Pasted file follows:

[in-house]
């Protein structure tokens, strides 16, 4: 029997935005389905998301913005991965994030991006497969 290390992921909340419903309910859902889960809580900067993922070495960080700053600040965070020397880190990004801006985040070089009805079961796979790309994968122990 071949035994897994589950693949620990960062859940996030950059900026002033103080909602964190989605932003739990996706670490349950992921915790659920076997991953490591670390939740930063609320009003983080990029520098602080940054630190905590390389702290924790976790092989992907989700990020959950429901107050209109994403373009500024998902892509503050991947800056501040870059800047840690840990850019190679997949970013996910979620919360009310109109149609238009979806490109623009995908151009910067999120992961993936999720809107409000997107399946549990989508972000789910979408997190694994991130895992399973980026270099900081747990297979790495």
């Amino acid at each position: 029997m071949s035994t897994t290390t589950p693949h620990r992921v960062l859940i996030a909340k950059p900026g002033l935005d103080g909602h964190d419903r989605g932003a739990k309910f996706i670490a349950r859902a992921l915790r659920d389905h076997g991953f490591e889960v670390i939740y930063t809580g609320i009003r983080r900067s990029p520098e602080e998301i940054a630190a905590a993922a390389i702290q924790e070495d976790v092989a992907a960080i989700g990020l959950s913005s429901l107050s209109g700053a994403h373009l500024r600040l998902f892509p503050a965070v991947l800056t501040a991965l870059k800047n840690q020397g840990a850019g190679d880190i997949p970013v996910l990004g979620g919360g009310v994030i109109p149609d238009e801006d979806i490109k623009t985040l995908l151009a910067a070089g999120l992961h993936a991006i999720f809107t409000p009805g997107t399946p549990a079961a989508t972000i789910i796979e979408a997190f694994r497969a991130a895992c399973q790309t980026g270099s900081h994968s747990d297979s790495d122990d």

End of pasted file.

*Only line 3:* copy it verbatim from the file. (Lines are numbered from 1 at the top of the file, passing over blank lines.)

């Amino acid at each position: 029997m071949s035994t897994t290390t589950p693949h620990r992921v960062l859940i996030a909340k950059p900026g002033l935005d103080g909602h964190d419903r989605g932003a739990k309910f996706i670490a349950r859902a992921l915790r659920d389905h076997g991953f490591e889960v670390i939740y930063t809580g609320i009003r983080r900067s990029p520098e602080e998301i940054a630190a905590a993922a390389i702290q924790e070495d976790v092989a992907a960080i989700g990020l959950s913005s429901l107050s209109g700053a994403h373009l500024r600040l998902f892509p503050a965070v991947l800056t501040a991965l870059k800047n840690q020397g840990a850019g190679d880190i997949p970013v996910l990004g979620g919360g009310v994030i109109p149609d238009e801006d979806i490109k623009t985040l995908l151009a910067a070089g999120l992961h993936a991006i999720f809107t409000p009805g997107t399946p549990a079961a989508t972000i789910i796979e979408a997190f694994r497969a991130a895992c399973q790309t980026g270099s900081h994968s747990d297979s790495d122990d």